Facing History Partner Schools Network: What We Do

Facing History and Ourselves works with educators in network schools to develop programs and approaches that strengthen school culture, from advisory programs to community engagement to faculty development. Read and key strategies and programs used in many of the schools in the network. And check out videos highlighting our partner schools and educators below.

Strategies and Programs

Advisory is a central feature in most schools in the Innovative Schools Network. Advisory programs are generally designed to strengthen connectedness between adults and students and to “foster a personalized and supportive school culture.”

There are many possibilities to incorporate art projects into Facing History classrooms. Over the years, schools have integrated artistic projects into each of the stages of the Facing History Journey. Below are a few projects that have engaged students in meaningful reflection of Facing History themes.

Facing History and Ourselves offers a multitude of resources to educators in all types of school settings. What is the best way to sequence Facing History in a middle school or high school? Recognizing that in the United States, state and district curriculum guidelines vary, there is no set sequence of these courses. The Innovative Schools Network is unique because of the universal commitment to an in depth use of Facing History, which enables many students in member schools to experience more than one unit of Facing History curriculum. 

For schools to have a vibrant school culture, they need a fair process for dealing with challenges. Many schools have adopted new systems to respond to disruptions of school harmony caused by a controversial issue, violence, or a violation of school norms. These initiatives are built on the belief that it is possible strengthen people’s humanity, even in trying circumstances.

Schools in the Innovative Schools Network invite community members and families to participate in special educational (and enjoyable) programs from time to time. These programs connect the schools to their surrounding neighborhoods, and provide students with the experience of presenting to diverse audiences. Participating parents and community members receive an inside view of the school and exposure to some of the themes of Facing History and Ourselves that the students study. Three examples of parent and community engagement programs are described below.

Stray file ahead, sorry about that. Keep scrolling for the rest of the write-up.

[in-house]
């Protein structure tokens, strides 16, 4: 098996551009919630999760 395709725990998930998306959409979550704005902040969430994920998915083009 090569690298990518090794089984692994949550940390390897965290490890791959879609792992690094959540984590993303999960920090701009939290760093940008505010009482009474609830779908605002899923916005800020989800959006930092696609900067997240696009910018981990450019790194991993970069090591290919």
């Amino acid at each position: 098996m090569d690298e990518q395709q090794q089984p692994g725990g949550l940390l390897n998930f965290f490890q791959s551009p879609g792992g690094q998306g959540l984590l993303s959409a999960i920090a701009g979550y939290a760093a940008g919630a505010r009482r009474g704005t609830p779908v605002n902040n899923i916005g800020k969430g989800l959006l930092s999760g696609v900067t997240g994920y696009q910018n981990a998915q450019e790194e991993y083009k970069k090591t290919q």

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Our Schools in Action

Facing History Helps Schools Meet the Common Core State Standards

Memphis principal Brett Lawson talks about how his school uses Facing History to meet Common Core standards for close reading, critical analysis, and critical thinking, writing, and speaking in Social Studies and English/Language Arts.

Creating a Positive School Culture using the Movie "Bully"

Learn how Facing History helped Capital City Public Charter strengthen school culture and decreased bullying behavior.

Holocaust and Human Behavior in the Classroom

Teachers at Animo Jackie Robinson Charter High School use our Holocaust and Human Behavior resource and journey of discovery about oneself and others ("Scope and Sequence") to help students think critically about history and make informed choices.

Lasting Impact: A Generation Later, Students Remember

Larry Myatt’s former Facing History students use the skills they learned twenty-five years ago to inform choices they make today. Learn more about our lasting impact.

Powerful Learning with a Lasting Impact

Studies show that students who experience Facing History have higher rates of persistence in college, academic performance, and civic participation. Learn more about our positive impact on student achievement.

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